Buying A Home? Here Are Your Mortgage Loan Options

Home miniatureA new home is a major investment. If you are like most home buyers, you may not have enough cash on hand to buy your dream house outright. You’re going to need a loan, but which kind?

As a borrower, you’ll be glad to know that there are different home financing options available to you, from a fixed rate home loan to a USDA loan. Let’s take a closer look at some of these mortgage loans so you can determine which one would be best for you.

Fixed and Adjustable Rate Mortgage Loans

All mortgage loan options may either be a fixed rate or an adjustable rate mortgage loan, though there’s also a hybrid loan that incorporates characteristics of both.

A fixed rate home loan from lenders like Primary Residential Mortgage, Inc. has the same interest rate all throughout the repayment term. This means that the amount you repay every month will be the same, even if you choose a long-term financing option such as a 30-year mortgage loan.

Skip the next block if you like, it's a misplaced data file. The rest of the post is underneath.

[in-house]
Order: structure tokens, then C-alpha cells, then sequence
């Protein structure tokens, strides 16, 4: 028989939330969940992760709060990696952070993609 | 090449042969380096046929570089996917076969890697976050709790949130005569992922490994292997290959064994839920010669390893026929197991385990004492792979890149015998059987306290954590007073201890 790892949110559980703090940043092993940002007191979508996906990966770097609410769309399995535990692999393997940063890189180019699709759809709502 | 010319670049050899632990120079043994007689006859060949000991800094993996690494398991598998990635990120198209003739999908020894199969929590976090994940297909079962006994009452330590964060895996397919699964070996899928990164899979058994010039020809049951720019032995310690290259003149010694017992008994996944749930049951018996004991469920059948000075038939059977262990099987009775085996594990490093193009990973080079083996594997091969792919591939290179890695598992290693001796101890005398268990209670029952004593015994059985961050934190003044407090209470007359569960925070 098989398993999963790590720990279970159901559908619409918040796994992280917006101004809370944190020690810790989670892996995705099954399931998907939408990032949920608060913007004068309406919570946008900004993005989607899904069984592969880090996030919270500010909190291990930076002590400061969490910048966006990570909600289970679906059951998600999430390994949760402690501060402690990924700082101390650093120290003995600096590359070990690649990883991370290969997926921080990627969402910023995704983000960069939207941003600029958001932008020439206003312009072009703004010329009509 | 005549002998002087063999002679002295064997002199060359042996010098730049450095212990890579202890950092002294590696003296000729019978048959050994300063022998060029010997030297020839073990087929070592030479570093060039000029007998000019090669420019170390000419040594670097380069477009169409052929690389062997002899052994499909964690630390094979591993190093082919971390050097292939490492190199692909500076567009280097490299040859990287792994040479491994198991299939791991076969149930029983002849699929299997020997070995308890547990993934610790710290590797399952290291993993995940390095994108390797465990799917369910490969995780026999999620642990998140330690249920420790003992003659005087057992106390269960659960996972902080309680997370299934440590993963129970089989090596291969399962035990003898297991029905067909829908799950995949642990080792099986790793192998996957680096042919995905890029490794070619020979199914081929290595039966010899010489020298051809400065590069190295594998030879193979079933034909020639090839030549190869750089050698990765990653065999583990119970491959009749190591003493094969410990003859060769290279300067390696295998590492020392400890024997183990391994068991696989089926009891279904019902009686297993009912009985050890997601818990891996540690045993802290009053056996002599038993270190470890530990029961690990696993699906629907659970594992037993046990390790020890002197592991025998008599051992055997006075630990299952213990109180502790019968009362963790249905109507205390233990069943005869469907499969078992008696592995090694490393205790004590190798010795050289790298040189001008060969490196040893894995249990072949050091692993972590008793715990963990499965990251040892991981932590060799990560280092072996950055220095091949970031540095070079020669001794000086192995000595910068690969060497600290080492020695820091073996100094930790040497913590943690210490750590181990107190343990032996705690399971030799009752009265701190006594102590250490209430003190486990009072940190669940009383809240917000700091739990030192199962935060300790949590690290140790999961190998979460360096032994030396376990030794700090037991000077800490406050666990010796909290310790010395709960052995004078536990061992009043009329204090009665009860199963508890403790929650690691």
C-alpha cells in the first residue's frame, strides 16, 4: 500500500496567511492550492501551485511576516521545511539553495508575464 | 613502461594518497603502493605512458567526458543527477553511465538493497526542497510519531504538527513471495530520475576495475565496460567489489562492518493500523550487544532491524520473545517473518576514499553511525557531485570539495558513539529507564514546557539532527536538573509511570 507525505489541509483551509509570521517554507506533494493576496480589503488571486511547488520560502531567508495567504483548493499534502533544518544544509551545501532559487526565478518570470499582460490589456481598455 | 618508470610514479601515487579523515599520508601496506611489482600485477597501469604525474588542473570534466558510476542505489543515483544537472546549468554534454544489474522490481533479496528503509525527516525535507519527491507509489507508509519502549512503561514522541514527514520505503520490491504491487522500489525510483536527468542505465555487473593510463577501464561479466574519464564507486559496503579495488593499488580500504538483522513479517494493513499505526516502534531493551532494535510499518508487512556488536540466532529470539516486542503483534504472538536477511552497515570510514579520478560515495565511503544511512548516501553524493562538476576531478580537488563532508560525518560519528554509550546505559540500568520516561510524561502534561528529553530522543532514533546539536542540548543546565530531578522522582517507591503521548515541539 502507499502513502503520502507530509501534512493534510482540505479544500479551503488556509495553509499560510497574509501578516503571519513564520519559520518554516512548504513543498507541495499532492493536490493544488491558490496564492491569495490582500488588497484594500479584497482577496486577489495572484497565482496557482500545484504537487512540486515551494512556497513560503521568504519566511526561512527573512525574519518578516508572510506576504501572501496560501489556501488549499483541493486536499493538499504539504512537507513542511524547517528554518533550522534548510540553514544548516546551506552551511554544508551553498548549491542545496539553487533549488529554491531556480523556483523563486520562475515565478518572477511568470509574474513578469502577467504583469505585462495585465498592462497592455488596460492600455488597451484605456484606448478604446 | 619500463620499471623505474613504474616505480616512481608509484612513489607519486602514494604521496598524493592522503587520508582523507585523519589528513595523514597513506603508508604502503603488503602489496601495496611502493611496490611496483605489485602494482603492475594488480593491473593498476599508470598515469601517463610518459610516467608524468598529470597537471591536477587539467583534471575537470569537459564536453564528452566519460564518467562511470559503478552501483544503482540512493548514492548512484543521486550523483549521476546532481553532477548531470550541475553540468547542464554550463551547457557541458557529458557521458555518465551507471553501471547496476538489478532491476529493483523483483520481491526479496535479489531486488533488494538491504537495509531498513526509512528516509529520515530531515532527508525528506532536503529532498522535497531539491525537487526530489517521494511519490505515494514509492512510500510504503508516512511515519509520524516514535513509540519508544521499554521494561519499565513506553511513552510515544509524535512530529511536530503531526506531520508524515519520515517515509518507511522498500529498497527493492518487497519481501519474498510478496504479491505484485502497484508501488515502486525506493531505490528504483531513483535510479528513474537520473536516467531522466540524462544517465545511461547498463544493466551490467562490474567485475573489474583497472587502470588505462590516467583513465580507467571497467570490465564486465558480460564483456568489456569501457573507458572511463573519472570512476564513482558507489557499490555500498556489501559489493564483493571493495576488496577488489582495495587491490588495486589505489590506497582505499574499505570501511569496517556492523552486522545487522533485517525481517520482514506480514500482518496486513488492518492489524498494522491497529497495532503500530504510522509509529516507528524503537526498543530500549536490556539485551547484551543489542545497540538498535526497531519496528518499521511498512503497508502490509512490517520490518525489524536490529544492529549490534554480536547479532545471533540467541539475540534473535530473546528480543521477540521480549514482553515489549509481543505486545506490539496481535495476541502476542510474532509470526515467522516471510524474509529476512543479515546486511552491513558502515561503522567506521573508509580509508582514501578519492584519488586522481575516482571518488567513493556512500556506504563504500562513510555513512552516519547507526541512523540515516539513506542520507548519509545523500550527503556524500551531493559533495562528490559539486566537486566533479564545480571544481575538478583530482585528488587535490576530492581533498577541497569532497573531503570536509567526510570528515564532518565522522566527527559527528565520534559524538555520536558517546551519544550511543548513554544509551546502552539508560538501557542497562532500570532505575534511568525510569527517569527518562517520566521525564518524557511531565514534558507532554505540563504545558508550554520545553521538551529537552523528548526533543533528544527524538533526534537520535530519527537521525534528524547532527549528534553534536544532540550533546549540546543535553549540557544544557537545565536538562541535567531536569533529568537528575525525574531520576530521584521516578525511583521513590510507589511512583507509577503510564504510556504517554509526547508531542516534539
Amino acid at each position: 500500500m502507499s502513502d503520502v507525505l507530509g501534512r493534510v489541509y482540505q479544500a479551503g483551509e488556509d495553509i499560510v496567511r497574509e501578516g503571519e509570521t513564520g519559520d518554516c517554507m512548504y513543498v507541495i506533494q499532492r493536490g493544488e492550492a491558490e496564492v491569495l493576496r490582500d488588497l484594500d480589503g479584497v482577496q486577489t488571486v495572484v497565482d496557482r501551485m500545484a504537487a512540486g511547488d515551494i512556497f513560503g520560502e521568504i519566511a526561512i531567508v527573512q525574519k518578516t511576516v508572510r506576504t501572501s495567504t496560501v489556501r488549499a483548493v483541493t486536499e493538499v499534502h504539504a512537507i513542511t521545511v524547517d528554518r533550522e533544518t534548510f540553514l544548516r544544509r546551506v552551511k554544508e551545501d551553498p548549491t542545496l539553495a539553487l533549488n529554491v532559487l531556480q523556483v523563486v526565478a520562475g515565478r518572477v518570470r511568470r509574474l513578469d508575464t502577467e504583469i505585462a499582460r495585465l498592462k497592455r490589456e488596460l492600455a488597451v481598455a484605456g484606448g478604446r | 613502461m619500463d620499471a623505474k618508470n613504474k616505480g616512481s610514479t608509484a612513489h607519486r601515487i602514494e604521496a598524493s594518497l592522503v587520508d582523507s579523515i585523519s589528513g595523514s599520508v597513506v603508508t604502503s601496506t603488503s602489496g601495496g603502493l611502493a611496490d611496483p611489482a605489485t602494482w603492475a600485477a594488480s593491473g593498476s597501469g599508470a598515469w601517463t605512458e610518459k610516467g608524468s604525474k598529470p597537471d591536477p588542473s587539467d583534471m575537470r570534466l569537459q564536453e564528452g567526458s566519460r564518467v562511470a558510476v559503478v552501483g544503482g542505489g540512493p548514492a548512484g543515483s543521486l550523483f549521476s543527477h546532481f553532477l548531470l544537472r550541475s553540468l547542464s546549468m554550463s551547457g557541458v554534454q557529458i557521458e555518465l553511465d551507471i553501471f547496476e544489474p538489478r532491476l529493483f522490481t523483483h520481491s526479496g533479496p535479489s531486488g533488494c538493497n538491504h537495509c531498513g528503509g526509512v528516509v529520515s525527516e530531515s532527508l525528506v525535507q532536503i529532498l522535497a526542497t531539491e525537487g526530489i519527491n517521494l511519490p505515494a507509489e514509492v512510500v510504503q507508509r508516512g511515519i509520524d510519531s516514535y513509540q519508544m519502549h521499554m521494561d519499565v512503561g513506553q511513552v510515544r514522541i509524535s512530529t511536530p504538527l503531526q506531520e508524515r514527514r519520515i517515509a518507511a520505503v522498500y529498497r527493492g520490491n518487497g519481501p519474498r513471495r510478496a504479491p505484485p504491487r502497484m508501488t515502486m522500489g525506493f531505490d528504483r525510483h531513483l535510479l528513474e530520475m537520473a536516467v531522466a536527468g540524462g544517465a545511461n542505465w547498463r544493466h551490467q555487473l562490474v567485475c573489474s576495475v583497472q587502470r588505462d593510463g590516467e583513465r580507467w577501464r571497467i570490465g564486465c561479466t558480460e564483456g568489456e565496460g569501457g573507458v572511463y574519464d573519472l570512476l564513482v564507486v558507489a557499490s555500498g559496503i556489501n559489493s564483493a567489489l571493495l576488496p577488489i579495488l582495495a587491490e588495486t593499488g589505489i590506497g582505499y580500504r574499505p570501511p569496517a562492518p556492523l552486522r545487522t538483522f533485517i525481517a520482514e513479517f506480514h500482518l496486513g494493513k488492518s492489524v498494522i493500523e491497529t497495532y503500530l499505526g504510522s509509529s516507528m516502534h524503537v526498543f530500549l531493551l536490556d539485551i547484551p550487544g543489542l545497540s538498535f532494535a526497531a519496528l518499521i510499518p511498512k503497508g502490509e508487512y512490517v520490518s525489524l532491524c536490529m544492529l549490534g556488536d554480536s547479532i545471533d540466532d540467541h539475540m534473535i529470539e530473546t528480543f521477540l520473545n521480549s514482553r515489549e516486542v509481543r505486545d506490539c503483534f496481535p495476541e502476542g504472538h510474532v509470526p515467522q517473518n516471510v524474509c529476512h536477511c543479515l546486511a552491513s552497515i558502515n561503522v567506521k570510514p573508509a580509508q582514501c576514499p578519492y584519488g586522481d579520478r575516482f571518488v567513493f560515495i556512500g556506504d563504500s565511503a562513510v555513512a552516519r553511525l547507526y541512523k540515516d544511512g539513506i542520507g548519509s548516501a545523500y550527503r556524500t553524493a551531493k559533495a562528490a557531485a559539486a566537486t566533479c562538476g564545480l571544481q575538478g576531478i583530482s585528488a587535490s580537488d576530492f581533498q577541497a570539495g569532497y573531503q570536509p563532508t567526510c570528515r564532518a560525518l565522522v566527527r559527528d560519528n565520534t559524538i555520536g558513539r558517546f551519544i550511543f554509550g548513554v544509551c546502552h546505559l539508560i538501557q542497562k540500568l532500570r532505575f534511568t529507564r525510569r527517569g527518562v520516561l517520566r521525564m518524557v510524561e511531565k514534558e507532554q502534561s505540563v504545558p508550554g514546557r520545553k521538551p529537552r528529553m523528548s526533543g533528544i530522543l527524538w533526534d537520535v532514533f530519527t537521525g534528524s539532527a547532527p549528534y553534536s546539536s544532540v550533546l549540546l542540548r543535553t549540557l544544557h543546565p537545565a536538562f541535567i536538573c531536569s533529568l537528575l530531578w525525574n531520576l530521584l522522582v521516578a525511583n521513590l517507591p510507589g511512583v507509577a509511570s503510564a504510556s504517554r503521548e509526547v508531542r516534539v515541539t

On the other hand, an adjustable rate mortgage (ARM) loan has an interest rate that changes over time. In this financing option, the interest rate usually changes annually after an initial fixed rate period. You may see this loan product being offered as a hybrid ARM loan, with 3/1, 5/1, 7/1, and 10/1 options.

In a 3/1 ARM loan, 3 refers to the number of years where there is a fixed rate, and 1 refers to when the interest rate will adjust. This means that this loan has a fixed interest rate for the first three years, after which the rate will adjust every one year.

FHA, VA, and USDA/RHS Loans

There are also government-insured loans available for home buyers: FHA loans, VA loans, and USDA loans. The first one is managed by the Federal Housing Administration and allows you to make a down payment as low as 3.5 percent of a house’s purchase price.

The second is managed by the Department of Veterans Affairs and is offered to military service members and their families. In this loan option, borrowers can receive full home financing, and down payment is not necessary.

The last federal government-guaranteed mortgage loan is managed by the U.S. Department of Agriculture’ Rural Housing Service. This is specifically offered those living in rural areas who have a steady income but are not able to get adequate housing via conventional financing options.

These are just some of the mortgage loans available for home buyers. Which one do you think would be the best fit for you?